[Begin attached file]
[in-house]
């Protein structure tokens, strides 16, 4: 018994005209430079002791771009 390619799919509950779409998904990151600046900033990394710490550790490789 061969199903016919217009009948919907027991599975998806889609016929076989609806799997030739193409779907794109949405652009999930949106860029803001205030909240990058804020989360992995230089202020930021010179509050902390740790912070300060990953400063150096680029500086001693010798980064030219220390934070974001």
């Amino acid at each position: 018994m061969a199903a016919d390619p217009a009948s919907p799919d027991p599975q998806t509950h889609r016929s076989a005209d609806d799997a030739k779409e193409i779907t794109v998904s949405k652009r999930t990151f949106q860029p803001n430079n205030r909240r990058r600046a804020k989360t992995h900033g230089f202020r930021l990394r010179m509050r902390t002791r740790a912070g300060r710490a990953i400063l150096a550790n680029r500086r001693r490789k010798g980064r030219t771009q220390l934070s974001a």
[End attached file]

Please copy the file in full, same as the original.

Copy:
[in-house]
């Protein structure tokens, strides 16, 4: 018994005209430079002791771009 390619799919509950779409998904990151600046900033990394710490550790490789 061969199903016919217009009948919907027991599975998806889609016929076989609806799997030739193409779907794109949405652009999930949106860029803001205030909240990058804020989360992995230089202020930021010179509050902390740790912070300060990953400063150096680029500086001693010798980064030219220390934070974001």
């Amino acid at each position: 018994m061969a199903a016919d390619p217009a009948s919907p799919d027991p599975q998806t509950h889609r016929s076989a005209d609806d799997a030739k779409e193409i779907t794109v998904s949405k652009r999930t990151f949106q860029p803001n430079n205030r909240r990058r600046a804020k989360t992995h900033g230089f202020r930021l990394r010179m509050r902390t002791r740790a912070g300060r710490a990953i400063l150096a550790n680029r500086r001693r490789k010798g980064r030219t771009q220390l934070s974001a």